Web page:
A Level English Language Website
Where does English come from?
If you wound the clock back 2,000 years and were listening to some people in Britain having a conversation, you would not hear the English you are familiar with, nor even an old-sounding form of English. This is because you would be listening to a Celtic language (to give yourself a rough idea of what this would sound like, think of today's Welsh). So, where does English come from? If you were standing in northern Germany, the chances are that you would recognise the odd word. English has its roots in the Germanic dialects of the tribes of north-western Europe.
How did this 'English' end up in England? According the Venerable Bede, a monk writing at Jarrow, the year AD 449 saw the arrival of three Germanic tribes - Angle, Saxon and Jutish. The problem is that Bede made this remark about three hundred years after the event, so we must treat it with some caution. It is unlikely that there were three distinct tribes. Moreover, it is not the case that that particular year saw some kind of dramatic conquest by the Anglo-Saxons. Prior to that date, Britain had had trading links with northern Europe and some settlement had taken place; after that date, although the influx of Anglo-Saxons increased, there was no instant conquest, but a rather slow movement from the east of Britain to the west, taking place over some 250 years.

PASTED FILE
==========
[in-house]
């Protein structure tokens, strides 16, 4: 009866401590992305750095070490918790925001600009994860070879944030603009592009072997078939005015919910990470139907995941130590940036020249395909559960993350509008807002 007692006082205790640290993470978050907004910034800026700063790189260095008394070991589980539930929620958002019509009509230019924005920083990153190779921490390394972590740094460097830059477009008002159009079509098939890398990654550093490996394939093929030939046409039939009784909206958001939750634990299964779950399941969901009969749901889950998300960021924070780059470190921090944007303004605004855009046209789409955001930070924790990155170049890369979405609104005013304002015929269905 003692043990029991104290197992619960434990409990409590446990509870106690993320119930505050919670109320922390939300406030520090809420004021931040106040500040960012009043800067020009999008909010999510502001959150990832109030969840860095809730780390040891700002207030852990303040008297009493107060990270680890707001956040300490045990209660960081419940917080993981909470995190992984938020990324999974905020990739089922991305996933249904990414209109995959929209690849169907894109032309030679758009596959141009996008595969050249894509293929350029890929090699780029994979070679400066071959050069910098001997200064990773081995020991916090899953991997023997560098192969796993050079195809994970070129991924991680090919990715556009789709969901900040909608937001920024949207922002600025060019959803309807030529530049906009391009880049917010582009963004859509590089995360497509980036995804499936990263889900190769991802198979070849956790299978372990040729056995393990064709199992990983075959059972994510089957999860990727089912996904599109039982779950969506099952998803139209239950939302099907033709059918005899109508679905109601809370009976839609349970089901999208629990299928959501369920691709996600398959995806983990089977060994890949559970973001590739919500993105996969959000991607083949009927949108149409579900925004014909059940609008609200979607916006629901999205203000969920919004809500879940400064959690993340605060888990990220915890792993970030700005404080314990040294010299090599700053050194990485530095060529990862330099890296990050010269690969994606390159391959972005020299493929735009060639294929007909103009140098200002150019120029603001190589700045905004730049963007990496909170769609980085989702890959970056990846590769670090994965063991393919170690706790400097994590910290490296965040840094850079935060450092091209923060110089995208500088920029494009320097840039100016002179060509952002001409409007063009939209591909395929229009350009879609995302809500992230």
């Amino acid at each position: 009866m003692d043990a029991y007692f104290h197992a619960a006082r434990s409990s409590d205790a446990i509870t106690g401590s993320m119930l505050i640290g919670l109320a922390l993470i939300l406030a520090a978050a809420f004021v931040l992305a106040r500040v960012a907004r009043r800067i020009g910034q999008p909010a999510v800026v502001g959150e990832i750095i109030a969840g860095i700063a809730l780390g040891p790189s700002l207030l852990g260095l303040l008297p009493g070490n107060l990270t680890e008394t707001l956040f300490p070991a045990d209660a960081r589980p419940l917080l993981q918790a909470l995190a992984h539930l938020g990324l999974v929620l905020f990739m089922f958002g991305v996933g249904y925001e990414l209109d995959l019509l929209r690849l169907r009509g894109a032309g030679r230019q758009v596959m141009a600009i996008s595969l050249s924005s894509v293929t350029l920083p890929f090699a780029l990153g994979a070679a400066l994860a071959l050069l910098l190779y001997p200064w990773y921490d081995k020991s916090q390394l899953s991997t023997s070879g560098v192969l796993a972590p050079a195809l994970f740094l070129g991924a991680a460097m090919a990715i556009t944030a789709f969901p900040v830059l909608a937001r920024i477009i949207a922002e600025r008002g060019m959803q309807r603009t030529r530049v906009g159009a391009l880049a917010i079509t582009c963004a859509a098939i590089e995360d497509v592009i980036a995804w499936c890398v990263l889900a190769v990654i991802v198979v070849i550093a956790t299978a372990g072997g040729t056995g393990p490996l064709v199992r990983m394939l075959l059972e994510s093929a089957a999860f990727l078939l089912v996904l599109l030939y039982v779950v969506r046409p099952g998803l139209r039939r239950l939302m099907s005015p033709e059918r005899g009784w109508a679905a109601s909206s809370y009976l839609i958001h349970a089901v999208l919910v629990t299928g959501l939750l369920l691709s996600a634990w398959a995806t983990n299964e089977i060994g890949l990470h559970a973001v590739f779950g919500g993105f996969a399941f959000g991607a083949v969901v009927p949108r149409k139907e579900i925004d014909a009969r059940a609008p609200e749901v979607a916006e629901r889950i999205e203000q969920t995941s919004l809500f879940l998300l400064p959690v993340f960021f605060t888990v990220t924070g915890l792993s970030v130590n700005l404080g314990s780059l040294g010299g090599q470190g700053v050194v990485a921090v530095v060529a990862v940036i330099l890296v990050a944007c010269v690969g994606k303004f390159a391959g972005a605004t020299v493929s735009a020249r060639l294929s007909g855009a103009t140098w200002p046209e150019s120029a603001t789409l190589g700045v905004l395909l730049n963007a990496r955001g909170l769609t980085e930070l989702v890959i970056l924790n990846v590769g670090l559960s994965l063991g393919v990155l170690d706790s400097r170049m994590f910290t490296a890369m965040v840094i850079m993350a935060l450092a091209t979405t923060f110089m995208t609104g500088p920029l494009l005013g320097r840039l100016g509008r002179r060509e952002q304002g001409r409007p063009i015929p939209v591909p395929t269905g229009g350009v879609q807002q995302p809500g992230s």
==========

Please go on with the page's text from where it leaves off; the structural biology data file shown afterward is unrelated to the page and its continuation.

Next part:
What happened to the native Celtic-speaking tribes of Britain? Where the Anglo-Saxons settled there is evidence of some integration with the local population. However, the Anglo-Saxons never got as far as the northern and western extremes of Britain. The Celtic languages - notably Cornish, Welsh and Scottish Gaelic - proceeded relatively independently of English in what are now Scotland, Wales and Cornwall.
So, can one say that the English spoken today comes from the Germanic dialects of those tribes from northern Europe? Not exactly. In terms of the structure of English (its grammar and sound system) and also its most commonly used words, one can trace a clear line back towards those settlers and one can draw parallels with other Germanic languages. But the English we speak today has been influenced by many other languages. This is most noticeably true of vocabulary, where English has assimilated a multitude of words from other languages, but particularly from French and Latin.